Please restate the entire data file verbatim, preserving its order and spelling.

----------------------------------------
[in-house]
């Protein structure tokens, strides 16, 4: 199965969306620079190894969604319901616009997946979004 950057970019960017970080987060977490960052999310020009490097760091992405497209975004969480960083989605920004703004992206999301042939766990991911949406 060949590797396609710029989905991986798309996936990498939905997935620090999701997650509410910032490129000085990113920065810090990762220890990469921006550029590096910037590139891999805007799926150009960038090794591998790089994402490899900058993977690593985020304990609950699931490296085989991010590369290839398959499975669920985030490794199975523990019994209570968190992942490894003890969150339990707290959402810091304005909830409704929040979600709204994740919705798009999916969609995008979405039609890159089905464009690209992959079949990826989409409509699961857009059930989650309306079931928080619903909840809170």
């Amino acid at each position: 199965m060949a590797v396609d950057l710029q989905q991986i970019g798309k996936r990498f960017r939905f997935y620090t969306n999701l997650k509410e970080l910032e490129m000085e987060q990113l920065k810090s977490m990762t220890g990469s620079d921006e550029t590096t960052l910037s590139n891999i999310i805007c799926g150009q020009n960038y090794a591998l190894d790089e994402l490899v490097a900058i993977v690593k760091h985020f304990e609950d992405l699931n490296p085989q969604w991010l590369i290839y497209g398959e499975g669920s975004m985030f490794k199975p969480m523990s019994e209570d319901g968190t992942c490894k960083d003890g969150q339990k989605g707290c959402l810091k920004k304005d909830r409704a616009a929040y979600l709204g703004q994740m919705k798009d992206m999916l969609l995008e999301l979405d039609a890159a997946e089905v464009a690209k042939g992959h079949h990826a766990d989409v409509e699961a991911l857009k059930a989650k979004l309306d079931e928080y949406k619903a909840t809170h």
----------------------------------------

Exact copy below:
[in-house]
């Protein structure tokens, strides 16, 4: 199965969306620079190894969604319901616009997946979004 950057970019960017970080987060977490960052999310020009490097760091992405497209975004969480960083989605920004703004992206999301042939766990991911949406 060949590797396609710029989905991986798309996936990498939905997935620090999701997650509410910032490129000085990113920065810090990762220890990469921006550029590096910037590139891999805007799926150009960038090794591998790089994402490899900058993977690593985020304990609950699931490296085989991010590369290839398959499975669920985030490794199975523990019994209570968190992942490894003890969150339990707290959402810091304005909830409704929040979600709204994740919705798009999916969609995008979405039609890159089905464009690209992959079949990826989409409509699961857009059930989650309306079931928080619903909840809170």
């Amino acid at each position: 199965m060949a590797v396609d950057l710029q989905q991986i970019g798309k996936r990498f960017r939905f997935y620090t969306n999701l997650k509410e970080l910032e490129m000085e987060q990113l920065k810090s977490m990762t220890g990469s620079d921006e550029t590096t960052l910037s590139n891999i999310i805007c799926g150009q020009n960038y090794a591998l190894d790089e994402l490899v490097a900058i993977v690593k760091h985020f304990e609950d992405l699931n490296p085989q969604w991010l590369i290839y497209g398959e499975g669920s975004m985030f490794k199975p969480m523990s019994e209570d319901g968190t992942c490894k960083d003890g969150q339990k989605g707290c959402l810091k920004k304005d909830r409704a616009a929040y979600l709204g703004q994740m919705k798009d992206m999916l969609l995008e999301l979405d039609a890159a997946e089905v464009a690209k042939g992959h079949h990826a766990d989409v409509e699961a991911l857009k059930a989650k979004l309306d079931e928080y949406k619903a909840t809170h």